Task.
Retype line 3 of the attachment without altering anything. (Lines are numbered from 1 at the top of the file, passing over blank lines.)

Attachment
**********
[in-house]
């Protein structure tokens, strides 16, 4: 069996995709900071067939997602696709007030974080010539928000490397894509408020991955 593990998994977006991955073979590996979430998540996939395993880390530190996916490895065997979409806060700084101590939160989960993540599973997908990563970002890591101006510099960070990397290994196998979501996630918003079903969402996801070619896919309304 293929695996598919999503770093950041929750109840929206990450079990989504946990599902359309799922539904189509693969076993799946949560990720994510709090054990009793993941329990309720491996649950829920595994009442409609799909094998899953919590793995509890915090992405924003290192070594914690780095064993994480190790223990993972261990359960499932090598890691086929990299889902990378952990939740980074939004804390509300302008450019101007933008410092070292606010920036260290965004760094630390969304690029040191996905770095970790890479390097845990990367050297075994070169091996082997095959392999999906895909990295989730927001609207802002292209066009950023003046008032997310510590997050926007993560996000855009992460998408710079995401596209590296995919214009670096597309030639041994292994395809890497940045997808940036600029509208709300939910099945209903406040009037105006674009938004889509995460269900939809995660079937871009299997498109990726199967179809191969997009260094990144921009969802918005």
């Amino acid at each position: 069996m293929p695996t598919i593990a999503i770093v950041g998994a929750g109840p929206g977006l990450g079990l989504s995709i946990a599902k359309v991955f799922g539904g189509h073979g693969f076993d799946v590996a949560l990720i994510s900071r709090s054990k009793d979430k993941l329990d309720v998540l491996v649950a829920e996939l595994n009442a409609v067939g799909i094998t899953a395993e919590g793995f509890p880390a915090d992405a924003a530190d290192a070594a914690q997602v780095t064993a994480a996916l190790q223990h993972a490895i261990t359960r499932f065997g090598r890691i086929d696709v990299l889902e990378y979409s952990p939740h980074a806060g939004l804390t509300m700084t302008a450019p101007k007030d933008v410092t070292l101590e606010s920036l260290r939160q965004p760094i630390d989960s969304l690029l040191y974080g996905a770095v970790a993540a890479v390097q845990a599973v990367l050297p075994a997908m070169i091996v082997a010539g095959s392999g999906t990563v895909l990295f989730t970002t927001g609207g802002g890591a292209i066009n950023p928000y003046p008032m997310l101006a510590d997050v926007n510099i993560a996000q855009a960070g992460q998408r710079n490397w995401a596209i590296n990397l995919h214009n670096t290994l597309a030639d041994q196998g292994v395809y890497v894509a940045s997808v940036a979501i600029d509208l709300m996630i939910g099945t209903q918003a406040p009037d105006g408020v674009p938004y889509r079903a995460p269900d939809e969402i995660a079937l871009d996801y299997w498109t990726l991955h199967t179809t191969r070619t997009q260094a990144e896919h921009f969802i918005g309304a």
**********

């Amino acid at each position: 069996m293929p695996t598919i593990a999503i770093v950041g998994a929750g109840p929206g977006l990450g079990l989504s995709i946990a599902k359309v991955f799922g539904g189509h073979g693969f076993d799946v590996a949560l990720i994510s900071r709090s054990k009793d979430k993941l329990d309720v998540l491996v649950a829920e996939l595994n009442a409609v067939g799909i094998t899953a395993e919590g793995f509890p880390a915090d992405a924003a530190d290192a070594a914690q997602v780095t064993a994480a996916l190790q223990h993972a490895i261990t359960r499932f065997g090598r890691i086929d696709v990299l889902e990378y979409s952990p939740h980074a806060g939004l804390t509300m700084t302008a450019p101007k007030d933008v410092t070292l101590e606010s920036l260290r939160q965004p760094i630390d989960s969304l690029l040191y974080g996905a770095v970790a993540a890479v390097q845990a599973v990367l050297p075994a997908m070169i091996v082997a010539g095959s392999g999906t990563v895909l990295f989730t970002t927001g609207g802002g890591a292209i066009n950023p928000y003046p008032m997310l101006a510590d997050v926007n510099i993560a996000q855009a960070g992460q998408r710079n490397w995401a596209i590296n990397l995919h214009n670096t290994l597309a030639d041994q196998g292994v395809y890497v894509a940045s997808v940036a979501i600029d509208l709300m996630i939910g099945t209903q918003a406040p009037d105006g408020v674009p938004y889509r079903a995460p269900d939809e969402i995660a079937l871009d996801y299997w498109t990726l991955h199967t179809t191969r070619t997009q260094a990144e896919h921009f969802i918005g309304a």